Monday, January 28, 2008

Book Review: The Hacker Crackdown

The Hacker Crackdown by Bruce Sterling focuses on the 1990 dragnet by federal, state and local police forces to reign in the "digital undergroud". This is the sweep that led to the founding of the Electronic Freedom Foundation. It is a funny, interesting and unflinchingly fair book.

The cops in this book are for the most part, well-intentioned. The best of them share techno-mania and love of computers with their intended targets, the hackers. And the hackers themselves are a remarkably weird bunch. I mean, most hackers of the sort portrayed in this work are, well, losers. The only people who are shown as almost uniformly negative are the telecommunications corporations and their employees. It’s not the negativity of muckraker, merely of someone observing a culture both out-of-date and wildly bureaucratic. The book ends by focusing on the real heroes, the techno-libertarians.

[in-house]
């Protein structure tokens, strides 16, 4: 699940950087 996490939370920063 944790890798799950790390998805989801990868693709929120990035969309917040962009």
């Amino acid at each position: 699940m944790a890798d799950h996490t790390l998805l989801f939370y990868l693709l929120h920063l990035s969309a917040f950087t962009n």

The founders of the EFF aren’t good guys because they were “sticking it to the man”, they were (and very much are) good guys because they keep the cops honest. And, in reading about the trial of hacker “Knight Lightening”, the cops really need to be watched closely. Not because they are bad people intent of robbing us of our freedoms but rather, because our technological advances are creating large ambiguities in the legal system of this country. Ambiguities cops have to navigate and hope they don’t get caught on the wrong side of. The EFF are dedicated to forcing discussion of those ambiguities and possibly resolving them sometimes in order to help law enforcement do its job better.

I highly recommend this for those interested in the history of computers and digital freedoms.

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